This FAQ answer gives some tips, including enlarging/reducing the (double-)page, setting the paragraph tighter, using \raggedbottom (for which, see also this FAQ answer which discusses putting some stretch in the \topskip).

Sometimes, even with all of the suggestions above, you end up with an odd looking page, something without an apparent solution if you are not at the liberty of rewording the text. For those instances, I have developed a simple command, Kern, which allows to increase or decrease character tracking by fractions of a point.

% Kern
% #1 kerning amount
% #2 text
\newcommand{\Kern}[2]{\addfontfeature{LetterSpace=#1}#2\addfontfeature{LetterSpace=0}\null}%

So if you have some text, you would decrease tracking thus:

\Kern{-1.0}{Sometimes, even with all of the suggestions above, 
you end up with an odd looking page, something without an apparent
solution if you are not at the liberty of rewording the text.}

And, conversely, increase tracking thus:

\Kern{+1.0}{Sometimes, even with all of the suggestions above, 
you end up with an odd looking page, something without an apparent
solution if you are not at the liberty of rewording the text.}

Following up Nico's comment, this solution works with XeLaTeX and LuaLaTex only, and you need to have fontspec loaded.

  • You may want to make an explicit mention of the fact that this approach can only be employed if (a) the document is compiled with either XeLaTeX or LuaLaTeX and (b) if the fontspec package is loaded. It would also be helpful if you gave a couple of examples of how to use \Kern{...}{...}. – Mico Apr 29 at 19:46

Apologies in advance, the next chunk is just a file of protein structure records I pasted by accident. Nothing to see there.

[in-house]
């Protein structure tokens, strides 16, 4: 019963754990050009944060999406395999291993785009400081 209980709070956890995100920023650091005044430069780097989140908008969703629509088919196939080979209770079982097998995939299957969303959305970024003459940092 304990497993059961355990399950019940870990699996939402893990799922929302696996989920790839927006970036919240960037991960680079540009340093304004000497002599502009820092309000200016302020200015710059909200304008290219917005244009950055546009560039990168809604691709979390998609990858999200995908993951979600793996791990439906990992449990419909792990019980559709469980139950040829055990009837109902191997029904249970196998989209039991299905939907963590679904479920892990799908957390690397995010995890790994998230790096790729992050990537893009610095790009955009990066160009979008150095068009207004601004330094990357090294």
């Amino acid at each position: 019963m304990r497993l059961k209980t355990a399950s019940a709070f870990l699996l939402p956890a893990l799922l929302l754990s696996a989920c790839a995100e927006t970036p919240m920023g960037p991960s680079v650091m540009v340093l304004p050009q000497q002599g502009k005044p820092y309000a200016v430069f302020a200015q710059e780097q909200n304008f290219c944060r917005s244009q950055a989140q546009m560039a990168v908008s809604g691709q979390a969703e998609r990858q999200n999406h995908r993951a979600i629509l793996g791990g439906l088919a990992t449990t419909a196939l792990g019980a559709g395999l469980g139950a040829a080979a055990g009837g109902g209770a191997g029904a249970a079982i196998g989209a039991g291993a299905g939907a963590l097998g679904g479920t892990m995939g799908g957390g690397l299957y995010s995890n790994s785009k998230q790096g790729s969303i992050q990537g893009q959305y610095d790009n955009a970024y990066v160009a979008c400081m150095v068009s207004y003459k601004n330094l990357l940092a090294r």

I'd been using the 10000 penalty for years (since 2005). This morning I learned the default was 150, and 500 was pretty aggressive. When I dropped from 10000 to 500, the widow/orphan lines went up (from 2 to 3). When I left it at default, the typical widow/orphan lines went toward 4...and new sections were more frequently shoved to the next page.

Now it looks the way I wanted to.

  • 5
    This reads more like a comment than a standalone answer. Please consider augmenting a posting a bit, e.g., to provide specific, tangible examples of what you mean by "the widow/orphan lines went up (from 2 to 3)." To make such a statement usable, one needs to know things such how many lines per page you have, the average length of your paragraphs, and if the widows/orphans appear in short or long paragraphs. – Mico Nov 8 '14 at 16:35
  • Sorry about that. I am specifically referring to a 6"x9" novel format. I target 39 lines-per-page. When I used the 10000 penalty, I would find frequent paragraphs (out of a 230-page novel) that had 2 line widows or orphans. By stepping down to the default (150) "fixed" it to 4 lines. The specific paragraph lengths of the work in question was closer to 8-10 lines per paragraph. So, instead of having 1 or 2 lines on one page and the balance on the other, the split was more amicable. Does that help? – Merovech Nov 9 '14 at 18:31